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Release: Jan. 31, 2002

The Heart And Soul Of Chinese Kung Fu Comes To UI

The Shaolin Warriors, Buddhist monks from the Chinese temple where Kung Fu was invented, will demonstrate their martial-arts virtuosity and mental discipline in fully choreographed theatrical form at 8 p.m. Thursday and Friday, Feb. 21 and 22, in Hancher Auditorium on the University of Iowa campus.

The Shaolin Warriors will also present a public demonstration/Q&A at 6:30 p.m. Tuesday, Feb. 19, in the Iowa Children's Museum at Coral Ridge, in conjunction with the museum's Chinese New Year activities. Entry to the Children's Museum involves an admission charge. The museum's phone number is 319-625-6255.

The Shaolin Warriors presentations are appropriate for the entire family. The production is a choreographed demonstration in which no actual violent combat occurs.

For nearly 1,500 years the Shaolin Temple, at the foot of Mt. Shaoshi in the Henan province of central China, has been the heart and soul of Chinese Kung Fu. It was there in 525 AD that the Indian Buddhist monk To Mo laid the foundation for the martial art, out of a commitment to enhancing harmony between mind, body and spirit.

Kung Fu is based in Ch'an Buddhism (the Chinese source of the Japanese term Zen), through which it harnesses violent movement as meditation.

Recognizing the need to protect themselves in battle-torn feudal China, the early Shaolin monks began to develop a system of personal defense. Tradition holds that the monks developed their techniques by patiently observing the attack and defense maneuvers of wild animals in the vicinity of the temple.

The monks called their system "wushu," and after a few centuries of practice and refinement, their order became famous far and wide as an order of Buddhists that one would be unwise to provoke. Their unsurpassed skills are now legendary to martial arts practitioners throughout the world.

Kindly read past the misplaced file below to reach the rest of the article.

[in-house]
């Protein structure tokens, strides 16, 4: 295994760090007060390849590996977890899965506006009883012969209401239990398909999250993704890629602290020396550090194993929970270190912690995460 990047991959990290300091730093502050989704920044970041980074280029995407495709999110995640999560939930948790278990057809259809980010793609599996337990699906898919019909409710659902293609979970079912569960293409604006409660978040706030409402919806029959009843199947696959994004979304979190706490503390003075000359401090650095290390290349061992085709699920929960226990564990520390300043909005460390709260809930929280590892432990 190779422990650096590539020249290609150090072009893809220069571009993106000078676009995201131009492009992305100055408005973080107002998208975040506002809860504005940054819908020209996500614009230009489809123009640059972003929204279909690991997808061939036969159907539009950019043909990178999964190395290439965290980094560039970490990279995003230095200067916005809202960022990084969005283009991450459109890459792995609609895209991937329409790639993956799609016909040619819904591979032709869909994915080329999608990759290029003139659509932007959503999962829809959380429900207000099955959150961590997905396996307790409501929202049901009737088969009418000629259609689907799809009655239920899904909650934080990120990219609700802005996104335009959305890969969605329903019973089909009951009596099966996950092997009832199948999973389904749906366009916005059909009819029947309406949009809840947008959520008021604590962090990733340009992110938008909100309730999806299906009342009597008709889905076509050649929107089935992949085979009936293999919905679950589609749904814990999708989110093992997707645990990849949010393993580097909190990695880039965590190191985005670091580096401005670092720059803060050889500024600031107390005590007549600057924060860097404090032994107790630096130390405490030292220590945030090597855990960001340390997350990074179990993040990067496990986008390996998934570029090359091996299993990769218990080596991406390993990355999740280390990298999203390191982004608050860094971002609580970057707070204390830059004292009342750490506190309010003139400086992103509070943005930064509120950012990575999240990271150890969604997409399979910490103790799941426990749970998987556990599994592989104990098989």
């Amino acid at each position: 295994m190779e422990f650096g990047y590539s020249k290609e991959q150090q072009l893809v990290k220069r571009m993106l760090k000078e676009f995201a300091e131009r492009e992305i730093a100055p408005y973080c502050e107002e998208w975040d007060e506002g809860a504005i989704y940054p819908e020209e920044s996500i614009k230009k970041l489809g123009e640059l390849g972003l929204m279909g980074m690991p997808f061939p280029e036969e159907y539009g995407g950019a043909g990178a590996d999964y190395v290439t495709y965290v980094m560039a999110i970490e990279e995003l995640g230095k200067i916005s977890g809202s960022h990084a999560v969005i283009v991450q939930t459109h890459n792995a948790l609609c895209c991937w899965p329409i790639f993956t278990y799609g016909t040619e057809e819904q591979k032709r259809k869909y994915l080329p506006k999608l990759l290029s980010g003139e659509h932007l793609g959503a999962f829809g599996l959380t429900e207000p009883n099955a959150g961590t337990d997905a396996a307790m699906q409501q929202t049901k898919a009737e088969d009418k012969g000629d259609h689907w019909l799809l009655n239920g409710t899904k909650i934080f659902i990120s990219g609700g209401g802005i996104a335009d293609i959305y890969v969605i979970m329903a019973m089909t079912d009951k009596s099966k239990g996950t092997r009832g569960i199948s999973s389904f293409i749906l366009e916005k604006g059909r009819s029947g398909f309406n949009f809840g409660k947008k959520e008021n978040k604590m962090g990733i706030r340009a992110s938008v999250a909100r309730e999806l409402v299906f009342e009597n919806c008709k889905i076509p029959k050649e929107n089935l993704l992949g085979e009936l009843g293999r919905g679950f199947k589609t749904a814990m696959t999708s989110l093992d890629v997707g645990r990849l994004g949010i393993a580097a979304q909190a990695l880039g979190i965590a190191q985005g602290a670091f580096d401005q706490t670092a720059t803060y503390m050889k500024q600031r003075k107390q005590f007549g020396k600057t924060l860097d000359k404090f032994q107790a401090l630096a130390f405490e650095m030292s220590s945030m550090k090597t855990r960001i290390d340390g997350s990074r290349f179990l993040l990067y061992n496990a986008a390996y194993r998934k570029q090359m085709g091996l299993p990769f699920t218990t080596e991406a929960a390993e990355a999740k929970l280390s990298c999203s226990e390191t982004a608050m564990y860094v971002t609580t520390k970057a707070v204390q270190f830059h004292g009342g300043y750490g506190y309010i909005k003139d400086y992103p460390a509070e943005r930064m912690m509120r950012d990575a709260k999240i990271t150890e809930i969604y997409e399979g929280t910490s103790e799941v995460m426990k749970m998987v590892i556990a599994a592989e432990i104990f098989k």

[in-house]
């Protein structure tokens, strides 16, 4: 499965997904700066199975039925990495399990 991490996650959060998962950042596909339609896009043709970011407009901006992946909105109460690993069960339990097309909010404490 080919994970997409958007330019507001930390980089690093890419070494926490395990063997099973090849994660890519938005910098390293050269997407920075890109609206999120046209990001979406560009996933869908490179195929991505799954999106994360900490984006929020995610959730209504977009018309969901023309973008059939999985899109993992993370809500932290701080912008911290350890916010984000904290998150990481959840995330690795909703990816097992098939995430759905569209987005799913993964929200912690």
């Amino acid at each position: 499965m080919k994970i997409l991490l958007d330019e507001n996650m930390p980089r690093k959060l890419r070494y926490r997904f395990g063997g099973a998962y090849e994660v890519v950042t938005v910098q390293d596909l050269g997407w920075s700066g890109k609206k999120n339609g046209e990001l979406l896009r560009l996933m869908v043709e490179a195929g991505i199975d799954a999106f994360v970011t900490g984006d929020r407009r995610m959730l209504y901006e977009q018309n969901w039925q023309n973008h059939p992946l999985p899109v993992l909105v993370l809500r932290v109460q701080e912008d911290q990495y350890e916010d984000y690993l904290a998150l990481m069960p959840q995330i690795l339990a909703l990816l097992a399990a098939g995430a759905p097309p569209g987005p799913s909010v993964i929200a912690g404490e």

The monks train in martial arts for several hours each day, to master hand-to-hand combat and the use of the temple's 18 traditional weapons, becoming a master of one -- in combination with seated meditation that creates the mental focus and serenity required to endure the pain and discipline of their training.

The Shaolin monks have now expanded their weapons inventory to more than 20, ranging from common axes, swords and spears to a variety of specialized staffs, darts, daggers and hooks used exclusively by Shaolin fighters. The monks are also prepared to utilize any common object as a weapon.

They also demonstrate their ability to "take a punch," including a battering ram to the stomach and lying suspended in mid-air on spear points.

The staged demonstrations of the Shaolin monks have attracted huge audiences in China, but they have only begun to tour internationally -- after 15 centuries. In their first U.S. tour last season, Jeff Rubio wrote in the Orange County Register: "We're told that the Shaolin Warriors of China never use their fighting skills in acts of aggression. That's a relief. These Buddhist monks for a Chinese monastery where martial arts and meditation are a way of life are so good at what they do that it almost looks like animation."

Time Out in New York noted, in a less serious vein, "Not many people would ever think of hitting a holy man, but just in case you're ever tempted, you should know that the Shaolin Buddhist monks of China could kick your ass from here to nirvana."

And William Littler wrote in the Toronto Star, "I've always been skeptical about the ability of the human body to do what the Bruce Lees and Jackie Chans have appeared to do on the silver screen. But after last night, some of the skepticism vanished."

Cantebury Inn & Suites is the local corporate sponsor of the Shaolin Warriors performances, through the University of Iowa Foundation.

Tickets are $35, $33 and $30. UI students and senior citizens qualify for a 20-percent discount, and tickets for audience members 17 and younger are half price. Zone 2 and 3 tickets are available to UI students for $10.

Hancher Auditorium box office business hours are 10 a.m.-5:30 p.m. weekdays and 11 a.m.-3 p.m. Saturdays. From the local calling area, dial (319) 335-1160. Long distance is toll-free, 1-800-HANCHER. Fax to (319) 353-2284. People with special needs for access, seating and auxiliary services should dial (319) 335-1158, which is equipped with TDD for people with hearing impairment who use that technology.

Tickets may be ordered on-line 24 hours a day, seven days a week through Hancher's website:< http://www.uiowa.edu/hancher >.

Orders may be charged to VISA, MasterCard or American Express. UI students may charge their purchases to their university bills, and UI faculty and staff may select the option of payroll deduction. Information and brochures may be requested by e-mail: <hancherboxoffice@uiowa.edu>.

For UI arts information and calendar updates, visit <www.uiowa.edu/artsiowa>. To receive UI arts news by e-mail, contact <deborah-thumma@uiowa.edu>.